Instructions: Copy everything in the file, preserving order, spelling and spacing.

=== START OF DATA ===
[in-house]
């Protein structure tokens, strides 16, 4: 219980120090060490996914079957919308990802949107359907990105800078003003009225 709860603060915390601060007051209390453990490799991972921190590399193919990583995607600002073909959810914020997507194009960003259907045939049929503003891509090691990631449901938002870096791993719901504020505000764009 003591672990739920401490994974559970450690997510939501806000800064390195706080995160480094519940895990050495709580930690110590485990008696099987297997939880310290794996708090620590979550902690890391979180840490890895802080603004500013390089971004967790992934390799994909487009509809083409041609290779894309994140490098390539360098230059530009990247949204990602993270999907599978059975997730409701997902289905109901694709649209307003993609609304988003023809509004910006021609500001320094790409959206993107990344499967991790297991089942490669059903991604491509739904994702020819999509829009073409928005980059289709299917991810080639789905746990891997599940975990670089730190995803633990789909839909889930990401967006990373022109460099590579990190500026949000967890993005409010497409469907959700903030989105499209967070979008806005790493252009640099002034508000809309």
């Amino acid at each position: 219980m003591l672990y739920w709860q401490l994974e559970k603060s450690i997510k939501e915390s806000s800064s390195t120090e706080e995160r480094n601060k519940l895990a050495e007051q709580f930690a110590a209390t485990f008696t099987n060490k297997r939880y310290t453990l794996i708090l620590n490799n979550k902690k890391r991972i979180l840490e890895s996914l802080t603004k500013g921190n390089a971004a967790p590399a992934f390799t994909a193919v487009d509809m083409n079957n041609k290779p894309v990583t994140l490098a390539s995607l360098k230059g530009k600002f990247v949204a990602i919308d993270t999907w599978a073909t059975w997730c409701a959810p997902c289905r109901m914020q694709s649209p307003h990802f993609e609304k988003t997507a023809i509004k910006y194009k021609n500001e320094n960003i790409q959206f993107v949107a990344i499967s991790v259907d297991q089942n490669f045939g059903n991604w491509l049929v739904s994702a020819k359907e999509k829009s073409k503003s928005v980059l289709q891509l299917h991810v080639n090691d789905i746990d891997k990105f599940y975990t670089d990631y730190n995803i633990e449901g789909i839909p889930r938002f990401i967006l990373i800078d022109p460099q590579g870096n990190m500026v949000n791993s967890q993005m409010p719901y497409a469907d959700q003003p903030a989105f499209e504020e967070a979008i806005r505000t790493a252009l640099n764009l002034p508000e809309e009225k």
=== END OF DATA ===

[in-house]
């Protein structure tokens, strides 16, 4: 219980120090060490996914079957919308990802949107359907990105800078003003009225 709860603060915390601060007051209390453990490799991972921190590399193919990583995607600002073909959810914020997507194009960003259907045939049929503003891509090691990631449901938002870096791993719901504020505000764009 003591672990739920401490994974559970450690997510939501806000800064390195706080995160480094519940895990050495709580930690110590485990008696099987297997939880310290794996708090620590979550902690890391979180840490890895802080603004500013390089971004967790992934390799994909487009509809083409041609290779894309994140490098390539360098230059530009990247949204990602993270999907599978059975997730409701997902289905109901694709649209307003993609609304988003023809509004910006021609500001320094790409959206993107990344499967991790297991089942490669059903991604491509739904994702020819999509829009073409928005980059289709299917991810080639789905746990891997599940975990670089730190995803633990789909839909889930990401967006990373022109460099590579990190500026949000967890993005409010497409469907959700903030989105499209967070979008806005790493252009640099002034508000809309």
């Amino acid at each position: 219980m003591l672990y739920w709860q401490l994974e559970k603060s450690i997510k939501e915390s806000s800064s390195t120090e706080e995160r480094n601060k519940l895990a050495e007051q709580f930690a110590a209390t485990f008696t099987n060490k297997r939880y310290t453990l794996i708090l620590n490799n979550k902690k890391r991972i979180l840490e890895s996914l802080t603004k500013g921190n390089a971004a967790p590399a992934f390799t994909a193919v487009d509809m083409n079957n041609k290779p894309v990583t994140l490098a390539s995607l360098k230059g530009k600002f990247v949204a990602i919308d993270t999907w599978a073909t059975w997730c409701a959810p997902c289905r109901m914020q694709s649209p307003h990802f993609e609304k988003t997507a023809i509004k910006y194009k021609n500001e320094n960003i790409q959206f993107v949107a990344i499967s991790v259907d297991q089942n490669f045939g059903n991604w491509l049929v739904s994702a020819k359907e999509k829009s073409k503003s928005v980059l289709q891509l299917h991810v080639n090691d789905i746990d891997k990105f599940y975990t670089d990631y730190n995803i633990e449901g789909i839909p889930r938002f990401i967006l990373i800078d022109p460099q590579g870096n990190m500026v949000n791993s967890q993005m409010p719901y497409a469907d959700q003003p903030a989105f499209e504020e967070a979008i806005r505000t790493a252009l640099n764009l002034p508000e809309e009225k």